Skousen J.,West Virginia University |
Cook T.,Alpha Natural Resources Inc. |
Wilson-Kokes L.,West Virginia University |
Pena-Yewtukhiw E.,West Virginia University
Journal of Environmental Quality | Year: 2013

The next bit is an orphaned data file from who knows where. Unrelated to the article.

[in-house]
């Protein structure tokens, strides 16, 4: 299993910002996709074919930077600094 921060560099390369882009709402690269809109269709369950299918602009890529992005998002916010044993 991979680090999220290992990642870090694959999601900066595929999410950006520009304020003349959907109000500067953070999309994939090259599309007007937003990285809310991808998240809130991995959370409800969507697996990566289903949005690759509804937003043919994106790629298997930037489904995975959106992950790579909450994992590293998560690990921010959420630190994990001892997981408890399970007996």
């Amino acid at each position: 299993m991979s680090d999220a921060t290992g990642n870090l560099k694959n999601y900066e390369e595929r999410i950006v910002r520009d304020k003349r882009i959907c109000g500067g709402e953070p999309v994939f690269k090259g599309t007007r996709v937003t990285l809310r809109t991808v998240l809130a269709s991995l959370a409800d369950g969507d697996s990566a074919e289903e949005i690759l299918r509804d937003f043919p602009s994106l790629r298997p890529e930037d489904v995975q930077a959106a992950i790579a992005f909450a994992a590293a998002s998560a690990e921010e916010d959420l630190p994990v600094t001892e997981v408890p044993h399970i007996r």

Some scientists consider the loss of the American chestnut from forests in the eastern United States as one of the greatest forest ecological disasters in the 20th century. The American Chestnut Foundation has been attempting to restore chestnut by backcrossing blight-resistant Chinese chestnut to American chestnut and selecting those strains with blight resistance. Th ird-generation backcross seeds and seedlings have been produced and planted by researchers. Surface-mined lands provide a land base where these backcross chestnut seedlings may be introduced back into forests. In 2008, seeds of two parent species of chestnut (100% American and 100% Chinese) and three breeding generations (B1F3, B2F3, and B3F2 backcrosses) were planted into loosely graded mine soils with and without tree shelters. First-year establishment from seeds averaged 81%. Aft er the fourth year, survival without shelters declined for all chestnut stock types except for Chinese (80%): American 40%, B1F3 70%, B2F3 40%, and B3F2 55%. Survival with shelters was only slightly better aft er the fourth year (average, 60% with shelters and 57% without). Height growth was not different among stock types, and average height aft er the fourth year was 43 cm without shelters and 56 cm with shelters. In 2009, seeds and seedlings of the same chestnut stock types were planted into brown (pH 4.5) or gray (pH 6.6) mine soils. Only six out of 250 seeds germinated, which was very poor considering 81% average seed germination in 2008. Transplanted chestnut seedling survival was much better. Aft er the third year, seedling survival was 85% in brown and 80% in gray soil, but signifi cant differences were found with stock types. Survival was signifi cantly higher with American, Chinese, and B1F3 stock types (75%) than with B2F3 and B3F2 (60%). Height aft er the third season averaged 90 cm on brown and 62 cm on gray soil. Chestnut backcrosses displayed no hybrid vigor and were not better in survival and growth than the parent stock. All fi ve stock types grew on mine soils in West Virginia, and we found surface mines to be promising sites for introducing blight-resistant chestnut backcross trees into the Appalachian forest. © American Society of Agronomy, Crop Science Society of America, and Soil Science Society of America. Source
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